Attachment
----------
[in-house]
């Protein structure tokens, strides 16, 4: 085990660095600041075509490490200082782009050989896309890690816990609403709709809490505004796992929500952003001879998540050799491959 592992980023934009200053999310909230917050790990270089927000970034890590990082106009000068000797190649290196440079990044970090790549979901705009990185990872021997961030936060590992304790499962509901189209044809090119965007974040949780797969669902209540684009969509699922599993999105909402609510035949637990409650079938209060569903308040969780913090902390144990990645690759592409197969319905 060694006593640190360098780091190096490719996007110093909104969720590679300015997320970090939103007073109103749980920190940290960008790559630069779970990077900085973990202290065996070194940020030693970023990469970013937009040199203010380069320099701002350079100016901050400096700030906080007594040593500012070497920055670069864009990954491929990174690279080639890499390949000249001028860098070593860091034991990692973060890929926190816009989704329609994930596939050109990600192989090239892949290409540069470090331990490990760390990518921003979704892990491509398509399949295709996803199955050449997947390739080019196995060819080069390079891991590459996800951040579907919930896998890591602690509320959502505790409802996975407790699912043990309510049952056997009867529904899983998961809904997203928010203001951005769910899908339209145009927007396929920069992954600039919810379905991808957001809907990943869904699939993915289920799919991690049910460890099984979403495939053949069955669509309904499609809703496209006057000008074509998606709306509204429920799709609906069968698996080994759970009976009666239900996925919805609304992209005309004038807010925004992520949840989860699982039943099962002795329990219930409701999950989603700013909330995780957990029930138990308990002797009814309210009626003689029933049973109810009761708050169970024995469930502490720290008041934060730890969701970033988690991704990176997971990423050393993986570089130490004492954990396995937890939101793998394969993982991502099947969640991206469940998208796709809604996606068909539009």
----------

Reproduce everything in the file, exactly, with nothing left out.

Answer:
[in-house]
């Protein structure tokens, strides 16, 4: 085990660095600041075509490490200082782009050989896309890690816990609403709709809490505004796992929500952003001879998540050799491959 592992980023934009200053999310909230917050790990270089927000970034890590990082106009000068000797190649290196440079990044970090790549979901705009990185990872021997961030936060590992304790499962509901189209044809090119965007974040949780797969669902209540684009969509699922599993999105909402609510035949637990409650079938209060569903308040969780913090902390144990990645690759592409197969319905 060694006593640190360098780091190096490719996007110093909104969720590679300015997320970090939103007073109103749980920190940290960008790559630069779970990077900085973990202290065996070194940020030693970023990469970013937009040199203010380069320099701002350079100016901050400096700030906080007594040593500012070497920055670069864009990954491929990174690279080639890499390949000249001028860098070593860091034991990692973060890929926190816009989704329609994930596939050109990600192989090239892949290409540069470090331990490990760390990518921003979704892990491509398509399949295709996803199955050449997947390739080019196995060819080069390079891991590459996800951040579907919930896998890591602690509320959502505790409802996975407790699912043990309510049952056997009867529904899983998961809904997203928010203001951005769910899908339209145009927007396929920069992954600039919810379905991808957001809907990943869904699939993915289920799919991690049910460890099984979403495939053949069955669509309904499609809703496209006057000008074509998606709306509204429920799709609906069968698996080994759970009976009666239900996925919805609304992209005309004038807010925004992520949840989860699982039943099962002795329990219930409701999950989603700013909330995780957990029930138990308990002797009814309210009626003689029933049973109810009761708050169970024995469930502490720290008041934060730890969701970033988690991704990176997971990423050393993986570089130490004492954990396995937890939101793998394969993982991502099947969640991206469940998208796709809604996606068909539009």